This post is written by Joe Festa, Manuscript Reference Librarian
Unlike today’s art market, American artists of the early 19th century had few galleries to represent them. While many art dealers were setting up shop in Manhattan’s wealthier areas, their focus was on representing elite European artists and serving the privileged social classes. As such, early American artists maintained a living through self-promotion and their personal networks.
All of this changed drastically during the middle of the century, when New Yorkers saw the construction of 15 West Tenth Street in 1857, which was later renumbered as 51, but is most commonly known as the Tenth Street Studio Building.
The first of its kind in the City, the Tenth Street Studio Building was conceptualized by architect Richard Morris Hunt and built by James Boorman Johnston. It provided artists with large, clean work areas and plenty of natural light, a vast improvement over the poorly-lit and disorganized spaces artists had grown accustomed to.
What made the Studio Building unique was the deliberate inclusion of a central exhibition room two stories high; surrounding the exhibition area were artist studios that were each interconnected by doorways. The Studio Building’s exhibition space provided artists with the opportunity to show their work and, more importantly, schedule regular artist receptions where visitors could find entertainment and view art. These lavish receptions impacted an artist’s social network greatly and added to the Studio Building’s desirability, which ultimately helped define Greenwich Village as the foremost bohemian locale.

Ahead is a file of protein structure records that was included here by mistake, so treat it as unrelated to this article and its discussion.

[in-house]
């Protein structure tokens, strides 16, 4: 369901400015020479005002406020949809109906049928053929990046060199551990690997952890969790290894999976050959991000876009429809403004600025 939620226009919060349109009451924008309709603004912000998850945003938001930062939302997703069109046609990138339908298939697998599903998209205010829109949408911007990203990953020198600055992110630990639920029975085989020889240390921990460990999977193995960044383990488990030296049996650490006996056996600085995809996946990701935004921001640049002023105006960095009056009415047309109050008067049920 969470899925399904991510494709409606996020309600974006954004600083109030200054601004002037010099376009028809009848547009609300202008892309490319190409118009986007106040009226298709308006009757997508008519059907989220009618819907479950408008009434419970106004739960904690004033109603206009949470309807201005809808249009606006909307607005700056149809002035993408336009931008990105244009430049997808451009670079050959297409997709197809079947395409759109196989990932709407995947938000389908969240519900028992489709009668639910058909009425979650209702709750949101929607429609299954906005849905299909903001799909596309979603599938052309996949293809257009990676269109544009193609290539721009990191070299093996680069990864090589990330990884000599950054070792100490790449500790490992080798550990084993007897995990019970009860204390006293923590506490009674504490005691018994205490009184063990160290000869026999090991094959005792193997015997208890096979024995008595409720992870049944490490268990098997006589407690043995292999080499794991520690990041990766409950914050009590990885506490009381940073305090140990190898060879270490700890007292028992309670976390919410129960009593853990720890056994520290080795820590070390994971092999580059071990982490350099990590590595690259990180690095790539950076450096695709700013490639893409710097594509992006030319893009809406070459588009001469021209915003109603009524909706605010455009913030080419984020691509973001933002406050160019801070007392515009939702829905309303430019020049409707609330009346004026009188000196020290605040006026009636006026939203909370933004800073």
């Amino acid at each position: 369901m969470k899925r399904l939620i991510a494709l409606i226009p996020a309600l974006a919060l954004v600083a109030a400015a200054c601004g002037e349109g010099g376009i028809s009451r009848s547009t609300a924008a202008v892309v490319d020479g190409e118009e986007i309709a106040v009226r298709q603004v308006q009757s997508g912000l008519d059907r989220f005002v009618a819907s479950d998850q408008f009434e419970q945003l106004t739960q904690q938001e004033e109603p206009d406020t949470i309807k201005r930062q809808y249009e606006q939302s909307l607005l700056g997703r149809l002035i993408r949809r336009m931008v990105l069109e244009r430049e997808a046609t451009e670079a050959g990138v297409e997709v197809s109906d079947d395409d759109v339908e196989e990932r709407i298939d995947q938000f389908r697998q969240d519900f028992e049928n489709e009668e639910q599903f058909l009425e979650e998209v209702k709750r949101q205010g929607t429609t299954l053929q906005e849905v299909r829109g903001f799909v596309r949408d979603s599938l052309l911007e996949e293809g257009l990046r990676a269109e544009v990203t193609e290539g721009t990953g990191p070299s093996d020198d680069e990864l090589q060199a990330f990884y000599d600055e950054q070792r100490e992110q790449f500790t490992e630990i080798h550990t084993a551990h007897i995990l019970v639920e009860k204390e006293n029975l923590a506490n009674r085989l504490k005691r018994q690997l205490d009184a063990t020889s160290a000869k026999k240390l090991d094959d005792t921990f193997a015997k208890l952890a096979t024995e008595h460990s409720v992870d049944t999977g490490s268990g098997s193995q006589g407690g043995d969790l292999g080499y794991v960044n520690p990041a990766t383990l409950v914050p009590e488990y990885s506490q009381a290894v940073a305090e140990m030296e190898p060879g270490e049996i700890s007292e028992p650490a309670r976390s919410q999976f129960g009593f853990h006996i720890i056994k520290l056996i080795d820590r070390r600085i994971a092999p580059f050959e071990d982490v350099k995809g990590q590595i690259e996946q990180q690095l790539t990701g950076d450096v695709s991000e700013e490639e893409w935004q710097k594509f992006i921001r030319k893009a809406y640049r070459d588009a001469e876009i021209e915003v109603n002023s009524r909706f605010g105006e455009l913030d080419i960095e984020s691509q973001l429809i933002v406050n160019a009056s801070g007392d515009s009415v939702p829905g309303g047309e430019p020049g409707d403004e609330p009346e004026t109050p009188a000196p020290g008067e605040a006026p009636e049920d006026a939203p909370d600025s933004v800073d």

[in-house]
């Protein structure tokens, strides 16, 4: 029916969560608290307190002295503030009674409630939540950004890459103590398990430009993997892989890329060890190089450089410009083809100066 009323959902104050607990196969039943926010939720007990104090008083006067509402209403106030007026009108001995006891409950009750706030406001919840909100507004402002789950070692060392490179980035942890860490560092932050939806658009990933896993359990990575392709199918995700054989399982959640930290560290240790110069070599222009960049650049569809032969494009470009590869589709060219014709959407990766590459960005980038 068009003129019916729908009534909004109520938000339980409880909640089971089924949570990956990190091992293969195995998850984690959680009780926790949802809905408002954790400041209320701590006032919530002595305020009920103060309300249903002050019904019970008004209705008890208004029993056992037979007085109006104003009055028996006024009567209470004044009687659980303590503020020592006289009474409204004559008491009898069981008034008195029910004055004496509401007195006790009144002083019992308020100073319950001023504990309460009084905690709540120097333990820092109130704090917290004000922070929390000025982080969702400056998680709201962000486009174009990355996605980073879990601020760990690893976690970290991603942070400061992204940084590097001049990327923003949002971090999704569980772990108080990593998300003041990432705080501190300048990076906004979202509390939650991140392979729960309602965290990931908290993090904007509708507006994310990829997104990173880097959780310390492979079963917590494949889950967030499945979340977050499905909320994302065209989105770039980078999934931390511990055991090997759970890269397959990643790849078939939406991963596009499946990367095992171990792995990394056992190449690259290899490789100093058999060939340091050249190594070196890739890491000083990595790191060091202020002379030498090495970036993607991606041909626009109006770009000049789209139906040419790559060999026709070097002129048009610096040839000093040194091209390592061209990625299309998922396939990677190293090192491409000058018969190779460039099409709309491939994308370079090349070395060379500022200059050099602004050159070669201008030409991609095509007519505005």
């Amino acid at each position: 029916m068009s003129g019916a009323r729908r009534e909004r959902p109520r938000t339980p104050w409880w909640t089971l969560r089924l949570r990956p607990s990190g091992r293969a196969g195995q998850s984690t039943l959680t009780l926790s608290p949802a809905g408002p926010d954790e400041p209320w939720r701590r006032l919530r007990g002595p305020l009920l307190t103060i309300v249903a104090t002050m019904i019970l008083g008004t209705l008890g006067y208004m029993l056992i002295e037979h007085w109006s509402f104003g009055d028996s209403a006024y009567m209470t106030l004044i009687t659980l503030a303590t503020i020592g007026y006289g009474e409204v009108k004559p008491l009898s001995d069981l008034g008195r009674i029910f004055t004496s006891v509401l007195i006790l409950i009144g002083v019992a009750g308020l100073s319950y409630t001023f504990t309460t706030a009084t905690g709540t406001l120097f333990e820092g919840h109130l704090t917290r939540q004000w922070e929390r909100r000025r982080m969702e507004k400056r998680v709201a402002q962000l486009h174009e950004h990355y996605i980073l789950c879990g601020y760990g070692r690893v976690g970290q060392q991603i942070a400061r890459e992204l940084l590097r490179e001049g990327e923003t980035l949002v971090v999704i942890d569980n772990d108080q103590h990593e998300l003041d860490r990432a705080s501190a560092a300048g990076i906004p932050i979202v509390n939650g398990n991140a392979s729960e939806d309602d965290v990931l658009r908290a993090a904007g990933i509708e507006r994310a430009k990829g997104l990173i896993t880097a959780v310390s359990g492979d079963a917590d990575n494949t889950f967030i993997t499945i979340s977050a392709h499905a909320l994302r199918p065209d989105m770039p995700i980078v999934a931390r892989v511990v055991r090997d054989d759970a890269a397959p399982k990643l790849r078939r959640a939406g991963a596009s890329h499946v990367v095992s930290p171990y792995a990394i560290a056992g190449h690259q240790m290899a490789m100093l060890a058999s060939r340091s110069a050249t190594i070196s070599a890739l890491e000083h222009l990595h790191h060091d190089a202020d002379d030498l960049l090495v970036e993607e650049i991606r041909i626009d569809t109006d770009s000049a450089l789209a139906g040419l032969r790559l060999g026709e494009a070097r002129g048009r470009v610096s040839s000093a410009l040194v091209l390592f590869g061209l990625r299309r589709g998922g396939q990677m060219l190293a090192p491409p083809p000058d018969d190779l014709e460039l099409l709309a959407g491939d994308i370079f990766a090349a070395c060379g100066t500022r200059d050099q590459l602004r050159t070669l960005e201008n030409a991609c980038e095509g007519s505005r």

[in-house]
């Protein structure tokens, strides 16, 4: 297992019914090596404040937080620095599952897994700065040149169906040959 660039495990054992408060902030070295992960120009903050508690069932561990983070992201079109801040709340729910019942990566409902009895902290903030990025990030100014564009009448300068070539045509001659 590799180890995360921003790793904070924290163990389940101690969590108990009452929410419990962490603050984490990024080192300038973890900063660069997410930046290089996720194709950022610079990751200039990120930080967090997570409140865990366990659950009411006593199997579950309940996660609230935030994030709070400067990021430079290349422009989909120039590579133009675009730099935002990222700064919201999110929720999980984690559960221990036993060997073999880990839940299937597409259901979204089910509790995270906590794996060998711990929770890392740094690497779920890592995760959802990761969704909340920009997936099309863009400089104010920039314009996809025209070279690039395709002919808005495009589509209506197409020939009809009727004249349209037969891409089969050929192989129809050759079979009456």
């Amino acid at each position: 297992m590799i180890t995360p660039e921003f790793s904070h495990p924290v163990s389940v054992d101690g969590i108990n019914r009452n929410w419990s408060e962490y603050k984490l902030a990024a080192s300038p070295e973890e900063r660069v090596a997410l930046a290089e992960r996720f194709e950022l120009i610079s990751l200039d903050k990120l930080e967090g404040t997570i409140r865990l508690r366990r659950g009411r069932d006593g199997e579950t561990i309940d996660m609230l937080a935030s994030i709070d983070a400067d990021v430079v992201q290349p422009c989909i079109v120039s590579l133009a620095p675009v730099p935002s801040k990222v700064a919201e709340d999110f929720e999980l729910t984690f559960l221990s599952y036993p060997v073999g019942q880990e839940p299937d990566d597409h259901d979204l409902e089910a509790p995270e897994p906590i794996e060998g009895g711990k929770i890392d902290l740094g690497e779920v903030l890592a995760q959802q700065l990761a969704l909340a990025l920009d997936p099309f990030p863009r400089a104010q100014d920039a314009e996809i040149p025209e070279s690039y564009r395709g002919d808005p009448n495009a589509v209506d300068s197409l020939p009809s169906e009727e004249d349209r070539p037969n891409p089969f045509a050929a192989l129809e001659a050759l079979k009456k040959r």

As styles and tastes changed, the Tenth Street Studio Building began to attract more modern artists, and the building remained a vital artistic center in New York City until its demolition in the 1950s, nearly a full century after it was built. A number of important artists would come to share space here, either concurrently or in succession; they included Albert Beirstadt, John LaFarge, and Alexander Calder to name but a few.
Today, Manhattan’s creative hubs mirror current real estate trends, and as such, these areas are in rapid flux. Nonetheless, one is able to draw many parallels between the groundbreaking Tenth Street Studio Building and the receptions held there with the way current artists work in shared loft spaces and the open studio events and gallery walks that art admirers continue to enjoy today.